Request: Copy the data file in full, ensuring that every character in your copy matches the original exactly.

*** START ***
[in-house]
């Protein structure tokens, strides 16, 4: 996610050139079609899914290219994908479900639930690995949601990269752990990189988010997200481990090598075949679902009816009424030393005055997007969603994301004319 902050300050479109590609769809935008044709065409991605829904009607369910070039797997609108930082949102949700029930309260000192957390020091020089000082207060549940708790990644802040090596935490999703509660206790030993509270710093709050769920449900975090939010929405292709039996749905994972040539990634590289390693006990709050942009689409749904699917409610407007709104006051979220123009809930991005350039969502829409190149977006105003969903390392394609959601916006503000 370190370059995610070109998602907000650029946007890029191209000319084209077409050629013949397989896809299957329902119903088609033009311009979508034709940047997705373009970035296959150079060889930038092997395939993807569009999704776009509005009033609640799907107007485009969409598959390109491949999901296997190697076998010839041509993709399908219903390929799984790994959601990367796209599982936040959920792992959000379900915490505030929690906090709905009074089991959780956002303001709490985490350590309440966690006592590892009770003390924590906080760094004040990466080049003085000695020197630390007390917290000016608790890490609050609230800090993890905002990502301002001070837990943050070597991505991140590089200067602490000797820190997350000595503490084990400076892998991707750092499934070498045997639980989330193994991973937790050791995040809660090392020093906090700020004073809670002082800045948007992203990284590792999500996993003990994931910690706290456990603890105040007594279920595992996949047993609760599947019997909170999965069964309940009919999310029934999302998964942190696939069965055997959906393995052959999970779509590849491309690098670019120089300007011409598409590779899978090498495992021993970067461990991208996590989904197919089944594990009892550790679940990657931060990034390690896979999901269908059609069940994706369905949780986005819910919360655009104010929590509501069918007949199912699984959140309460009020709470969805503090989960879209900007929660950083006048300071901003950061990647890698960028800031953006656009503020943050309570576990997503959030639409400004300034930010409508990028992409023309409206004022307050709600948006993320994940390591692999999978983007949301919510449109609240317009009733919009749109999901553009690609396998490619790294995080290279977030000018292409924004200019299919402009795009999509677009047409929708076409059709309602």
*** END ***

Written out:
[in-house]
């Protein structure tokens, strides 16, 4: 996610050139079609899914290219994908479900639930690995949601990269752990990189988010997200481990090598075949679902009816009424030393005055997007969603994301004319 902050300050479109590609769809935008044709065409991605829904009607369910070039797997609108930082949102949700029930309260000192957390020091020089000082207060549940708790990644802040090596935490999703509660206790030993509270710093709050769920449900975090939010929405292709039996749905994972040539990634590289390693006990709050942009689409749904699917409610407007709104006051979220123009809930991005350039969502829409190149977006105003969903390392394609959601916006503000 370190370059995610070109998602907000650029946007890029191209000319084209077409050629013949397989896809299957329902119903088609033009311009979508034709940047997705373009970035296959150079060889930038092997395939993807569009999704776009509005009033609640799907107007485009969409598959390109491949999901296997190697076998010839041509993709399908219903390929799984790994959601990367796209599982936040959920792992959000379900915490505030929690906090709905009074089991959780956002303001709490985490350590309440966690006592590892009770003390924590906080760094004040990466080049003085000695020197630390007390917290000016608790890490609050609230800090993890905002990502301002001070837990943050070597991505991140590089200067602490000797820190997350000595503490084990400076892998991707750092499934070498045997639980989330193994991973937790050791995040809660090392020093906090700020004073809670002082800045948007992203990284590792999500996993003990994931910690706290456990603890105040007594279920595992996949047993609760599947019997909170999965069964309940009919999310029934999302998964942190696939069965055997959906393995052959999970779509590849491309690098670019120089300007011409598409590779899978090498495992021993970067461990991208996590989904197919089944594990009892550790679940990657931060990034390690896979999901269908059609069940994706369905949780986005819910919360655009104010929590509501069918007949199912699984959140309460009020709470969805503090989960879209900007929660950083006048300071901003950061990647890698960028800031953006656009503020943050309570576990997503959030639409400004300034930010409508990028992409023309409206004022307050709600948006993320994940390591692999999978983007949301919510449109609240317009009733919009749109999901553009690609396998490619790294995080290279977030000018292409924004200019299919402009795009999509677009047409929708076409059709309602």